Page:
There are legitimate reasons to be scared about having some conversations. Let’s be honest — some people do not react well when confronted, regardless of how eloquent and thoughtful you are. This is the reality.

However, what is also reality is that the cost of not having the conversation is much greater than the risk of it going badly. The value of confrontation is that it helps us solve problems.

As the saying goes, you get what you tolerate. When we don’t confront behavior, our results (and the results of our team members) continue to suffer.

So, if you feel a conversation is needed, then likely it is. For those of you worried about the failed conversation, remember this – a careful conversation IS a failed conversation because it merely postpones the conversation that wants and needs to take place.

3. The Team Conversation

Unfortunately, team meetings can be a breeding ground for “nice” or agreeable behavior.

Think about it, we’ve all been in THAT meeting where one person dominates the discussion and the rest of the team sits there in the land of “corporate nod” – nodding their heads in agreement, but not saying a word.

If you could peek into these team members brains and read their thoughts, I bet you would read things like “This is never going to work,” or “why didn’t she ask me for my suggestion before this meeting – does she not know I am an expert in this?” Or, “yeah, yeah, we’ve been down this road before, what a waste of time. Maybe if I sit here and keep nodding this meeting with get over sooner.”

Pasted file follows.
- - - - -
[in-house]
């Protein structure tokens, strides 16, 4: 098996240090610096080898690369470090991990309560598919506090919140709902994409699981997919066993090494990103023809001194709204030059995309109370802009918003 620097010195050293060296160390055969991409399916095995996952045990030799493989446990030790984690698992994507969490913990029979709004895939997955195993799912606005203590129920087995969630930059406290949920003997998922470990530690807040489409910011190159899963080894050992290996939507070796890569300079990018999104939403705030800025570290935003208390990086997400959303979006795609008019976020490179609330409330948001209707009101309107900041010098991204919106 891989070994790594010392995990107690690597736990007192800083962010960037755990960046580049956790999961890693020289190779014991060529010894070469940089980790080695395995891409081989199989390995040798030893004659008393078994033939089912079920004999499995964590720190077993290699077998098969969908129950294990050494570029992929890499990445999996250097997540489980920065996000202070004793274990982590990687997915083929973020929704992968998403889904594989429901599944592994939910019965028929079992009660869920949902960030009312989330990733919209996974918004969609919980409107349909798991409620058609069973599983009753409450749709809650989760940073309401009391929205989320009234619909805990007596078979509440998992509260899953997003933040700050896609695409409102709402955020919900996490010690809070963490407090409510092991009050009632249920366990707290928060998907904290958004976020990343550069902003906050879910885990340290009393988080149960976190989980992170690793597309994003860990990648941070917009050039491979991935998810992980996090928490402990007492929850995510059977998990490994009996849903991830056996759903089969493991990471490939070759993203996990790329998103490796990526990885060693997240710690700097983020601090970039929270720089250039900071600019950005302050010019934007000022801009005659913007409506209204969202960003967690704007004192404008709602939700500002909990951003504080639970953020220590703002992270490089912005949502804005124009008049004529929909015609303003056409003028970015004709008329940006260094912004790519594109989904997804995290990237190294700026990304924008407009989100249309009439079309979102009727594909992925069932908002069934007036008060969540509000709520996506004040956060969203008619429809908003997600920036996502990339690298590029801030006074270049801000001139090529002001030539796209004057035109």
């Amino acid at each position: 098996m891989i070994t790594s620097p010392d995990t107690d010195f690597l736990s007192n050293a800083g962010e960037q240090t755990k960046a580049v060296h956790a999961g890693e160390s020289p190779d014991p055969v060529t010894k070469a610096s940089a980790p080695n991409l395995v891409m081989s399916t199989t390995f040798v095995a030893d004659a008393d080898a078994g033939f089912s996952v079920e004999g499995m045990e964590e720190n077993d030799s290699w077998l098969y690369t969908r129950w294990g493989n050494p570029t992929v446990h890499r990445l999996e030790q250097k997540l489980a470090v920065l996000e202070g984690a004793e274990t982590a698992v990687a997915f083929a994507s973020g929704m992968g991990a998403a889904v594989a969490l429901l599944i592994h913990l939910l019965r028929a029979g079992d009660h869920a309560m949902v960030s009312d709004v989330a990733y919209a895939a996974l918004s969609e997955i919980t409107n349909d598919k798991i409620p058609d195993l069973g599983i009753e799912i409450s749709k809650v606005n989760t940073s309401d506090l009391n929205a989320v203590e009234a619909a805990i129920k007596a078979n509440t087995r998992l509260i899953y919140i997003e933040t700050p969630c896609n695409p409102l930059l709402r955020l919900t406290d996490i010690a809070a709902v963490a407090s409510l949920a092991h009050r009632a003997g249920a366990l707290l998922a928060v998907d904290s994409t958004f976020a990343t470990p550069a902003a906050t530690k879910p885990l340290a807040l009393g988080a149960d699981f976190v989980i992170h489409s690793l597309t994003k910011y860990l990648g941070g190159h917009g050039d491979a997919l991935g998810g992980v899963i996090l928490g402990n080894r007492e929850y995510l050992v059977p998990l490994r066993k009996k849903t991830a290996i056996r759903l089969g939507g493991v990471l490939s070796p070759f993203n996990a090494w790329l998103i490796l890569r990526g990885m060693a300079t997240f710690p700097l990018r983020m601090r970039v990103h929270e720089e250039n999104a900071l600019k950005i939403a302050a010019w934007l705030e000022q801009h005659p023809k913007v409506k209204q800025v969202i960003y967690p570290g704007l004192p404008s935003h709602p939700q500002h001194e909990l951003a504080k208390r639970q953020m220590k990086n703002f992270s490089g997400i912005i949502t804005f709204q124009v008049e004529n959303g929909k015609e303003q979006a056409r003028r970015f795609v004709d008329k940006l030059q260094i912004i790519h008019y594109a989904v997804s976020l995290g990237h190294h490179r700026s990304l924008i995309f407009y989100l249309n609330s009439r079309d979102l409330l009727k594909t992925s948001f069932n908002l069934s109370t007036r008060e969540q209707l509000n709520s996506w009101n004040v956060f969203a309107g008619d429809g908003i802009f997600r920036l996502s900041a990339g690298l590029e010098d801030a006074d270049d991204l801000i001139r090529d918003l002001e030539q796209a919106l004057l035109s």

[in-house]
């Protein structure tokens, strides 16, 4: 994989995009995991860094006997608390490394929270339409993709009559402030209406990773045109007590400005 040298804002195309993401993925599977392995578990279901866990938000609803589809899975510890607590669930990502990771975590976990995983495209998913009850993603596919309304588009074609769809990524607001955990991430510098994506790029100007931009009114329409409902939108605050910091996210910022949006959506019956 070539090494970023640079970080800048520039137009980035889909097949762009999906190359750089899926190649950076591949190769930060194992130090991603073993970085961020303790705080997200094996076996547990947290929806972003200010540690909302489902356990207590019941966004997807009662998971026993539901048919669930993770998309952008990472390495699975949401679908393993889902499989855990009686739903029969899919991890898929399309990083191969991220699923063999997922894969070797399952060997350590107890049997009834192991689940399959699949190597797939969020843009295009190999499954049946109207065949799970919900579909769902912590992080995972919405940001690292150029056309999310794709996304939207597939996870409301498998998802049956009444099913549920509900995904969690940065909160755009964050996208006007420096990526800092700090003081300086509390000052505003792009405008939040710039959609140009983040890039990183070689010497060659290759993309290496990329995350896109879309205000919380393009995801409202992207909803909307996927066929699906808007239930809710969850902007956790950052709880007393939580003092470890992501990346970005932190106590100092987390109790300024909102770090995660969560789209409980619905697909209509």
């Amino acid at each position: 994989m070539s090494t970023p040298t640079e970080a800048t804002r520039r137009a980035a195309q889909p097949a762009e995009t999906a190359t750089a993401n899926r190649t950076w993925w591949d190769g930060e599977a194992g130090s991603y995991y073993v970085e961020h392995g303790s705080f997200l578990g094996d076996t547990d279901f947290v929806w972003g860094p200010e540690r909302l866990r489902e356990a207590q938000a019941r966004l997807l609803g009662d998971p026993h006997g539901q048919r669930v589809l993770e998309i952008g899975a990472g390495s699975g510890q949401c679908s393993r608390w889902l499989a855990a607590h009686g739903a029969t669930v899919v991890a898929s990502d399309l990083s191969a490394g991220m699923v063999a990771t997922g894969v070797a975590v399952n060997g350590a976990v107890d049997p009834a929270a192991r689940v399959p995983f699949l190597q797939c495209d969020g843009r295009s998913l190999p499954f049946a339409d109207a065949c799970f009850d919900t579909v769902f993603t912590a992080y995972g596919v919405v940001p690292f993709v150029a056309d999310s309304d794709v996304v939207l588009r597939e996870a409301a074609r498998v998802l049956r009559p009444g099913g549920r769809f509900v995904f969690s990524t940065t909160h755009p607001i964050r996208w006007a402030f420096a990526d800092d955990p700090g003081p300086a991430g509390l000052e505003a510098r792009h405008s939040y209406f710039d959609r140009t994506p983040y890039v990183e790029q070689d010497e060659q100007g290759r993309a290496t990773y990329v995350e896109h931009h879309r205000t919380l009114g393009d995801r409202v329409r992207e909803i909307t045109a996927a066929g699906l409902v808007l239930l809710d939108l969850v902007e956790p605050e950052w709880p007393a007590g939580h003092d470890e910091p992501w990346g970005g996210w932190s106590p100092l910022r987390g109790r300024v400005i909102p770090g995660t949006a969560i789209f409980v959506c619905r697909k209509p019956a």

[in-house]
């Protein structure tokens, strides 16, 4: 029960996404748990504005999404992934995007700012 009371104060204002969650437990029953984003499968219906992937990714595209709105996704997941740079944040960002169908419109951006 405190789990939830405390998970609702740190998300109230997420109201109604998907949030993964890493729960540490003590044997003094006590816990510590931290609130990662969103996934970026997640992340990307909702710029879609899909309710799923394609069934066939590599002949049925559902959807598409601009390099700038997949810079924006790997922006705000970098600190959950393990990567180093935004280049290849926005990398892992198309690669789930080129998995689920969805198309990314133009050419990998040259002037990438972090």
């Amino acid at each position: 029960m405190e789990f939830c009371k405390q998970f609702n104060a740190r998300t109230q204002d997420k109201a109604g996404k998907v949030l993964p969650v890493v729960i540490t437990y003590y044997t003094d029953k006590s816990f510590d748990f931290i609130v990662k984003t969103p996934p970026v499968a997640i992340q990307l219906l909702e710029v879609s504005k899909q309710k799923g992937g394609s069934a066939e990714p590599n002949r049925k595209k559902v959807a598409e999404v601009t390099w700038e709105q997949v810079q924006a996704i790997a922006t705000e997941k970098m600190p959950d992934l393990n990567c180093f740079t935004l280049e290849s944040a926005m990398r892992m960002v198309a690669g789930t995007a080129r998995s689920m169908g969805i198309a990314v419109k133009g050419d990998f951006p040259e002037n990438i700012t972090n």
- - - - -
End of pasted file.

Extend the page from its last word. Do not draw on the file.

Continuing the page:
Team meetings are a place where nice prevails on the surface, AND multiple, competing perspectives DO exist.

So, what’s the problem when we stay on a level of constant “agreement”? According to Jeff Bezos, CEO of Amazon, “being too agreeable can make you more susceptible to something called “groupthink.” A group’s tendency to ditch independent thought in favor of the collective agreement.

Teams with too many highly agreeable people on them tend to fall into this trap more often The danger in groupthink is that it stifles creativity and the ability to successfully problem solve. This makes for less than effective team meetings and may be why we find ourselves, seemingly, in the same meeting over and over and over.

The key to ditching groupthink and making your team meetings more successful is knowing that inviting multiple perspectives is twofold. Number one is making sure you are literally inviting the right people to the table, and number two is ensuring all voices are heard.

Once you have the right people in the room, be sure to hear from everyone.

When only the external processors are heard, we lose the perspective of people who may need more time to process. Many fewer dominant people clearly see the undercurrent of your team or organization, and their perspective can be invaluable.


By leaving niceness behind and taking advantage of these conversations types, your culture will begin to shift and you will start seeing real, open and transparent conversations happening that will get you the business results you crave.

When employees and leaders come together to share their perspectives, ask critical questions, and tackle the tough challenges, they are building a shared culture that increases engagement and enables the entire team to take accountability for that culture.

Curious to read about the ROI of having skillful, authentic conversations? Download our whitepaper today to learn about the relationship between ROI and ROE, and how you can implement both into your overarching strategy.